I’ve had chronic sinus problems since age 3. My current Ears, Nose & Throat (ENT) specialist is excellent. I’ve been in his care since 2007. For about two years it seemed I was constantly on antibiotics and my infections seemed to build up a resistance to whatever antibiotic I was prescribed. We tried every adjunct sinus treatment available. The end of 2011 I had my third sinus surgery by my current ENT. He mentioned he had wanted me to be on IV antibiotics (an in-home treatment) for a period of six weeks beginning as soon as possible after the surgery and before any new infection could surface.
While the thought of having an IV in my arm for that long was not appealing, I agreed with the strategy of killing the bug that just wasn’t clearing my body. Having the PICC line placed was not a big deal (a tube in the arm where the medication would enter hopefully for the entire duration). A few days later I was given my first dose of a medicine in the hospital but had hives erupt within half an hour. Several days later a new medication began, Aztreonam. I tolerated the first treatment at the hospital. When I got home I began to read the information about the medication that had been handed to me. Immediate panic set in as I read the names of three sulfa drugs for which I had indicated I had allergies. The infectious disease nurse supposedly monitoring my treatment assured me that most with allergies to individual sulfa medications could tolerate Aztreonam.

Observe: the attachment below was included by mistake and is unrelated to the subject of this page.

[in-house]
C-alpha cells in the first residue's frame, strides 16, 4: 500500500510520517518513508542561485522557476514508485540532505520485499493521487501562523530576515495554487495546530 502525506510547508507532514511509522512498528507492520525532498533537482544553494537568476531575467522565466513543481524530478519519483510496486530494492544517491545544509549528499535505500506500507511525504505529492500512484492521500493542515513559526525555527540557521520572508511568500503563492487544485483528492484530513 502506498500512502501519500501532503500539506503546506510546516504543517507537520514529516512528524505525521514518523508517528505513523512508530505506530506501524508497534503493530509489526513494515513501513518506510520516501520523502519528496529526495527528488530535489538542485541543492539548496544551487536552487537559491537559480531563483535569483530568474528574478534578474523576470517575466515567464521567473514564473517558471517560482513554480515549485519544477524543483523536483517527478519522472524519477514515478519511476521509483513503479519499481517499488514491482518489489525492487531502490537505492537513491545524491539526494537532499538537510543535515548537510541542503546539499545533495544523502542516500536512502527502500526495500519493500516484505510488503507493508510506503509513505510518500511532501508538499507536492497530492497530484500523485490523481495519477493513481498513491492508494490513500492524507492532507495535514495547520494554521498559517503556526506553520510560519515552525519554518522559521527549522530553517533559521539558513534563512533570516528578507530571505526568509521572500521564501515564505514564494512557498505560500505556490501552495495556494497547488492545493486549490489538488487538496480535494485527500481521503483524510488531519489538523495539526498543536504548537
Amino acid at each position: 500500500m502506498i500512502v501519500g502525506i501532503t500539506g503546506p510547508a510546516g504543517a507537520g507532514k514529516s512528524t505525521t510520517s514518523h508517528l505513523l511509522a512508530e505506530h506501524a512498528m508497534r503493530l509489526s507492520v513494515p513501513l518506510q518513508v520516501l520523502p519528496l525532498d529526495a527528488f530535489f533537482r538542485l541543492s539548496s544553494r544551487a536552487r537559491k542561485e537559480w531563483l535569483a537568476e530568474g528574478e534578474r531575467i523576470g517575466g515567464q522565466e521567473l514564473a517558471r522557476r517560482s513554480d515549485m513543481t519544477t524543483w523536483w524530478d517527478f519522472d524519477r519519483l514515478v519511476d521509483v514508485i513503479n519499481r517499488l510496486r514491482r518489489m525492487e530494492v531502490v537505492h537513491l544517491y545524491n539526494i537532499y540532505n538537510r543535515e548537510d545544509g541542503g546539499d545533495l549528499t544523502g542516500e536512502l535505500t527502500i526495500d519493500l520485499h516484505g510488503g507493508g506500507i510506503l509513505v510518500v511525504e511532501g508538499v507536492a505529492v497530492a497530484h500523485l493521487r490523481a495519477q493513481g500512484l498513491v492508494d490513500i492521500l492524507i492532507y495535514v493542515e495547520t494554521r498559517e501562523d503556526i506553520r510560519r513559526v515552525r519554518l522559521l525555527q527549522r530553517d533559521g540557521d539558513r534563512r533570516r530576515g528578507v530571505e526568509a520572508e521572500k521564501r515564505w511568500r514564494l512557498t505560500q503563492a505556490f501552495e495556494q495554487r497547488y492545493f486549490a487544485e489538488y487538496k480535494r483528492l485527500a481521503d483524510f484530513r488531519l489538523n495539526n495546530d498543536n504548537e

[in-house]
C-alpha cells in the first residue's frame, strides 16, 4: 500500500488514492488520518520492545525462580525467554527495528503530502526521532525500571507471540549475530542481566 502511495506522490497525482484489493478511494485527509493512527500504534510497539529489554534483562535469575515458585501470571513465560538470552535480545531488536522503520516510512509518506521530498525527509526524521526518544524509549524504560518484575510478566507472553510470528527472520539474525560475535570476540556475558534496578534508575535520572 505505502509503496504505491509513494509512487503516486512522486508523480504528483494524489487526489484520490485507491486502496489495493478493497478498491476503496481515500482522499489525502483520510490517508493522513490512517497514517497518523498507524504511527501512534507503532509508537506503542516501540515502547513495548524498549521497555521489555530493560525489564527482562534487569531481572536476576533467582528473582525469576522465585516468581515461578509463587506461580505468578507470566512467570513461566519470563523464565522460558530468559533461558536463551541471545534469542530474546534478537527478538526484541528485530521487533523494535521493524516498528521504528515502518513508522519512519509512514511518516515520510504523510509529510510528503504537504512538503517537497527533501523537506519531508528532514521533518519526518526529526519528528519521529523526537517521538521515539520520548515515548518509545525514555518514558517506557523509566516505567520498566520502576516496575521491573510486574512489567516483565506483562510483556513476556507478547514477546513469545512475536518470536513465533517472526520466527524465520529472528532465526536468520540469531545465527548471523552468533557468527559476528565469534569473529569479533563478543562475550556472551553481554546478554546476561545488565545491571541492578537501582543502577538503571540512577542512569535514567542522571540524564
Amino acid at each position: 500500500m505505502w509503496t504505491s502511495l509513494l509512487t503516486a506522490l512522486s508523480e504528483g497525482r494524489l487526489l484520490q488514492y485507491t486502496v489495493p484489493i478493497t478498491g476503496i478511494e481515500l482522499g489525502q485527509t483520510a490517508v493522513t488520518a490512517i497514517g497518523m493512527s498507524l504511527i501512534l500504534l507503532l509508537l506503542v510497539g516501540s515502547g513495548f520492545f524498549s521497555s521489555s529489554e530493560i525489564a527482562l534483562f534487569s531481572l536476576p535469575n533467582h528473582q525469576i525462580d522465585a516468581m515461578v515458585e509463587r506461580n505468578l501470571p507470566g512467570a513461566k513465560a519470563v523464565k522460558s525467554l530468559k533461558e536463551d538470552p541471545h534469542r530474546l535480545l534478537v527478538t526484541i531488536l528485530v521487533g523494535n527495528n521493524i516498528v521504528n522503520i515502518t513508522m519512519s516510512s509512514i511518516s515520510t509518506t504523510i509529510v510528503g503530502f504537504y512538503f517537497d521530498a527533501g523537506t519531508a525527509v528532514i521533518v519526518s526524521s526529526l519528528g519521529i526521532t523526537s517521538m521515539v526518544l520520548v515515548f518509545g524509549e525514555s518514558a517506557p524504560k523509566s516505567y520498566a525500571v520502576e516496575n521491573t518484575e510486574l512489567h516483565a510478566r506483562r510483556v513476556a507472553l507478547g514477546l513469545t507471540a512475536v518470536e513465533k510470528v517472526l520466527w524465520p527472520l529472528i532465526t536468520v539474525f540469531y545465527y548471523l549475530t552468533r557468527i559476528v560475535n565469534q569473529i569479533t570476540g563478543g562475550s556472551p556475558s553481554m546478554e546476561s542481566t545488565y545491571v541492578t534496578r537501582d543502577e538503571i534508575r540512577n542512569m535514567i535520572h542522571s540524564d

Home nurses visited twice a week and more if I was having issues with my dressing or supplies. They would always ask me about symptoms or side effects. Several minor side effects developed but I knew I would need to tolerate some to get through the ordeal. In my second week of treatment I called the doctor in charge of the IV (not my ENT) and complained my vision had gotten blurry. He replied that it had to be something not associated with the medication. I’ve never had eye problems and the only change in my life at that point was the IV medication. About two weeks later I could tell the blurriness was worse and spoke to both the IV doctor and the pharmacist with the home nursing service. The two conferred and again stated the eye problem should have no connection to the IV.
I made an appointment the next day to see my family doctor. She suggested I see my optometrist or an ophthalmologist as soon as possible to thoroughly examine my eyes. Fortunately I was able to see my optometrist in a few days. She mentioned I had developed cataracts which made my world look hazy and my eyeglasses prescription had changed. She also said insurance would not cover cataract surgery if it could be corrected to 20/20 vision with glasses. In the time it took for my new glasses to be ready, I noticed the hazy vision had worsened. Indeed my glasses prescription had changed in that 2-3 week time period. The optometrist ordered new glasses with the revised prescription; I didn’t have to pay for the first prescription.